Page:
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Fashioning Society in Eighteenth-century British Jamaica

Description: White women who inhabited the West Indies in the eighteenth century fascinated the metropole. In popular prints, novels, and serial publications, these women appeared to stray from “proper” British societal norms. Inhabiting a space dominated by a tropical climate and the presence of a large enslaved African population opened white women to censure. Almost from the moment of colonial encounter, they were perceived not as proper British women but as an imperial “other,” inhabiting a middle space between the ideal woman and the supposed indigenous “savage.” Furthermore, white women seemed to be lacking the sensibility prized in eighteenth-century England. However, the correspondence that survives from white women in Jamaica reveals the language of sensibility. “Creolized” in this imperial landscape, sensibility extended beyond written words to the material objects exchanged during their tenure on these sugar plantations. Although many women who lived in the Caribbean island of Jamaica might have fit the model, extant writings from Ann Brodbelt, Sarah Dwarris, Margaret and Mary Cowper, Lady Maria Nugent, and Ann Appleton Storrow, show a longing to remain connected with metropolitan society and their loved ones separated by the Atlantic. This sensibility and awareness of metropolitan material culture masked a lack of empathy towards subordinates, and opened the white women these islands to censure, particularly during the era of the British abolitionist movement. Novels and popular publications portrayed white women in the Caribbean as prone to overconsumption, but these women seem to prize items not for their inherent value. They treasured items most when they came from beloved connections. This colonial interchange forged and preserved bonds with loved ones and comforted the women in the West Indies during their residence in these sugar plantation islands. This dissertation seeks to complicate the stereotype of insensibility and overconsumption that characterized the perception of white women ...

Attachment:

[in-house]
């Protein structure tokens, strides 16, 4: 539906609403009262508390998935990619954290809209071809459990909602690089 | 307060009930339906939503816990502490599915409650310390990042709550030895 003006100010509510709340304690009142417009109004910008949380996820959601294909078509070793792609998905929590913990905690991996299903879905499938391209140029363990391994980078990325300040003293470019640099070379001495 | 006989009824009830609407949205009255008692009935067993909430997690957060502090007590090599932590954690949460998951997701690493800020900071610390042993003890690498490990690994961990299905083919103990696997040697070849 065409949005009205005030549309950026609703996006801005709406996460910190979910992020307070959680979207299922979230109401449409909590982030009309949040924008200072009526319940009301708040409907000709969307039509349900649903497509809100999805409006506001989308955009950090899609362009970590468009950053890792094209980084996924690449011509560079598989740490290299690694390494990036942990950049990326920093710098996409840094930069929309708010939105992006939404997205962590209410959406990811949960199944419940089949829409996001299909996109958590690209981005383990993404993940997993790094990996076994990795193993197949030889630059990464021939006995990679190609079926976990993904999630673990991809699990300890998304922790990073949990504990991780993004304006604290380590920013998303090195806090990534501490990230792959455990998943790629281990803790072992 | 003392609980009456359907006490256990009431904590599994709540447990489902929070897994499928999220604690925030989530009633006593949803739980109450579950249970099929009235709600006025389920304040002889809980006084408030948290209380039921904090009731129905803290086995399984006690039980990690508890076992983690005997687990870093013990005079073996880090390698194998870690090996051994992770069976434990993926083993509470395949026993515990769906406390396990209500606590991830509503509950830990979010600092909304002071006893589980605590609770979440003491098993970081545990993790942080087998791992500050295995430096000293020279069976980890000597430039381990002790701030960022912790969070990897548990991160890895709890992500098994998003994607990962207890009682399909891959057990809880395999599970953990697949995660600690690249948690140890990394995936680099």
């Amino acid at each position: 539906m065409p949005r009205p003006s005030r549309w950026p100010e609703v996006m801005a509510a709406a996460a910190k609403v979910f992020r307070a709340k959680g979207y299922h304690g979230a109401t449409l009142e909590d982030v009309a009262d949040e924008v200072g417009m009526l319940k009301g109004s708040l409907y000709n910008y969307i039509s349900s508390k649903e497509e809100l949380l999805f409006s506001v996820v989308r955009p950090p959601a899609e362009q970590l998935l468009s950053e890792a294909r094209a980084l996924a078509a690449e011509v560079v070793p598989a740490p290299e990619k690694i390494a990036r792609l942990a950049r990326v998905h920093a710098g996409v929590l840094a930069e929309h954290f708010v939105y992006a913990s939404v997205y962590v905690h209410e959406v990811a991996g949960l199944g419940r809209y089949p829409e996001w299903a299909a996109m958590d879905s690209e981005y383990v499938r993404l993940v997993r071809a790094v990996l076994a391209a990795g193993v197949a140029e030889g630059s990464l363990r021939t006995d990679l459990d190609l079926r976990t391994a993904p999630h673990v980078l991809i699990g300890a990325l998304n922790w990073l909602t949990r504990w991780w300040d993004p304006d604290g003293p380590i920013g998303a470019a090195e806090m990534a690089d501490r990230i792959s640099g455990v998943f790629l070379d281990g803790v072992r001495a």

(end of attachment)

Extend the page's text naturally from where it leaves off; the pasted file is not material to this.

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Date: December 2015
Creator: Northrop, Chloe Aubra

A History of the Phenomenon of the Maras of El Salvador, 1971- 1992

Description: This thesis grounds its examination of the maras of El Salvador in the historical past (1971-1992) rather than the present, which constitutes a departure from current scholarship on the subject. This thesis revises our current understanding of the emergence and development of maras in El Salvador through the recovery, insertion and examination of key local events, conditions, and historical actors of the 1970s and 1980s. From signifying friendship and camaraderie prior to the late 1980s, the maras increasingly became the target of public concern and Salvadoran security forces over the course of the 1980. By the late 1980s the maras increasingly became associated with criminal activity in Salvadoran society and popular culture. To document these changed conditions, this thesis relies extensively on previously untapped and ignored primary sources: newspapers and oral history interviews.
Date: May 2014
Creator: Castillo, Vogel Vladimir